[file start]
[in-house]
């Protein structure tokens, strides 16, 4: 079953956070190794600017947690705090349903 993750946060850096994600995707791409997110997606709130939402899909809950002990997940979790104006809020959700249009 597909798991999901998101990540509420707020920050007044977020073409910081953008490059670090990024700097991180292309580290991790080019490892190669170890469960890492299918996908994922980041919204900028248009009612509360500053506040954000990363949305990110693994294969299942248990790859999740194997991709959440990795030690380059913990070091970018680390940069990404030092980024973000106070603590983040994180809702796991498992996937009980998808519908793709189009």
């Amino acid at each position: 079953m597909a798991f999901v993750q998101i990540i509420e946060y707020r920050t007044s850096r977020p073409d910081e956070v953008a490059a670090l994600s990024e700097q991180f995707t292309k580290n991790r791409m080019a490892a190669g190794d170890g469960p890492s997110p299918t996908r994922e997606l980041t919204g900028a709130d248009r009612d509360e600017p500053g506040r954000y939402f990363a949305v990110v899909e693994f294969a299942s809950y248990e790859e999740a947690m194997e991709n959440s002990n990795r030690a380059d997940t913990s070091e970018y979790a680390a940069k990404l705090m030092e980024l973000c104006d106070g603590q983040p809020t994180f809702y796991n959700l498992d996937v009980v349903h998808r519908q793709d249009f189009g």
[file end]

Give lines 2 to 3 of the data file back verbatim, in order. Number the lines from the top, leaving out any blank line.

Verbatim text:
């Protein structure tokens, strides 16, 4: 079953956070190794600017947690705090349903 993750946060850096994600995707791409997110997606709130939402899909809950002990997940979790104006809020959700249009 597909798991999901998101990540509420707020920050007044977020073409910081953008490059670090990024700097991180292309580290991790080019490892190669170890469960890492299918996908994922980041919204900028248009009612509360500053506040954000990363949305990110693994294969299942248990790859999740194997991709959440990795030690380059913990070091970018680390940069990404030092980024973000106070603590983040994180809702796991498992996937009980998808519908793709189009």
């Amino acid at each position: 079953m597909a798991f999901v993750q998101i990540i509420e946060y707020r920050t007044s850096r977020p073409d910081e956070v953008a490059a670090l994600s990024e700097q991180f995707t292309k580290n991790r791409m080019a490892a190669g190794d170890g469960p890492s997110p299918t996908r994922e997606l980041t919204g900028a709130d248009r009612d509360e600017p500053g506040r954000y939402f990363a949305v990110v899909e693994f294969a299942s809950y248990e790859e999740a947690m194997e991709n959440s002990n990795r030690a380059d997940t913990s070091e970018y979790a680390a940069k990404l705090m030092e980024l973000c104006d106070g603590q983040p809020t994180f809702y796991n959700l498992d996937v009980v349903h998808r519908q793709d249009f189009g």